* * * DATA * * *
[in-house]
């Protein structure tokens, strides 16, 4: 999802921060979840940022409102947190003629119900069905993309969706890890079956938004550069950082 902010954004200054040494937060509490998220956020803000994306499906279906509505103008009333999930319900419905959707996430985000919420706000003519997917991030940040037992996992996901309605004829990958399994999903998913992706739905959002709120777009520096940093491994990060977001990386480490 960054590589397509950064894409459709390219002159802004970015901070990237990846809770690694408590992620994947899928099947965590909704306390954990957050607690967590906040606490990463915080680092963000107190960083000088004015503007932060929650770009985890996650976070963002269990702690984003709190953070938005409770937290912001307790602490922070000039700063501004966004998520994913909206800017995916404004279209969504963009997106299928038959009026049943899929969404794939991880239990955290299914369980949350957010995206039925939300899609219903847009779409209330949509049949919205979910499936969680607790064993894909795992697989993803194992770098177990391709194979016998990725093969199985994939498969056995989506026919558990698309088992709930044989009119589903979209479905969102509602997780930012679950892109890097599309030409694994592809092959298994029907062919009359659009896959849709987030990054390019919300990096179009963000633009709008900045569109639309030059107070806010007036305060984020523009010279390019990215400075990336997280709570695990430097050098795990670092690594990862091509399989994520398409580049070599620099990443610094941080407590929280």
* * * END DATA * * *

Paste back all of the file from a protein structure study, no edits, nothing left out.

[in-house]
């Protein structure tokens, strides 16, 4: 999802921060979840940022409102947190003629119900069905993309969706890890079956938004550069950082 902010954004200054040494937060509490998220956020803000994306499906279906509505103008009333999930319900419905959707996430985000919420706000003519997917991030940040037992996992996901309605004829990958399994999903998913992706739905959002709120777009520096940093491994990060977001990386480490 960054590589397509950064894409459709390219002159802004970015901070990237990846809770690694408590992620994947899928099947965590909704306390954990957050607690967590906040606490990463915080680092963000107190960083000088004015503007932060929650770009985890996650976070963002269990702690984003709190953070938005409770937290912001307790602490922070000039700063501004966004998520994913909206800017995916404004279209969504963009997106299928038959009026049943899929969404794939991880239990955290299914369980949350957010995206039925939300899609219903847009779409209330949509049949919205979910499936969680607790064993894909795992697989993803194992770098177990391709194979016998990725093969199985994939498969056995989506026919558990698309088992709930044989009119589903979209479905969102509602997780930012679950892109890097599309030409694994592809092959298994029907062919009359659009896959849709987030990054390019919300990096179009963000633009709008900045569109639309030059107070806010007036305060984020523009010279390019990215400075990336997280709570695990430097050098795990670092690594990862091509399989994520398409580049070599620099990443610094941080407590929280």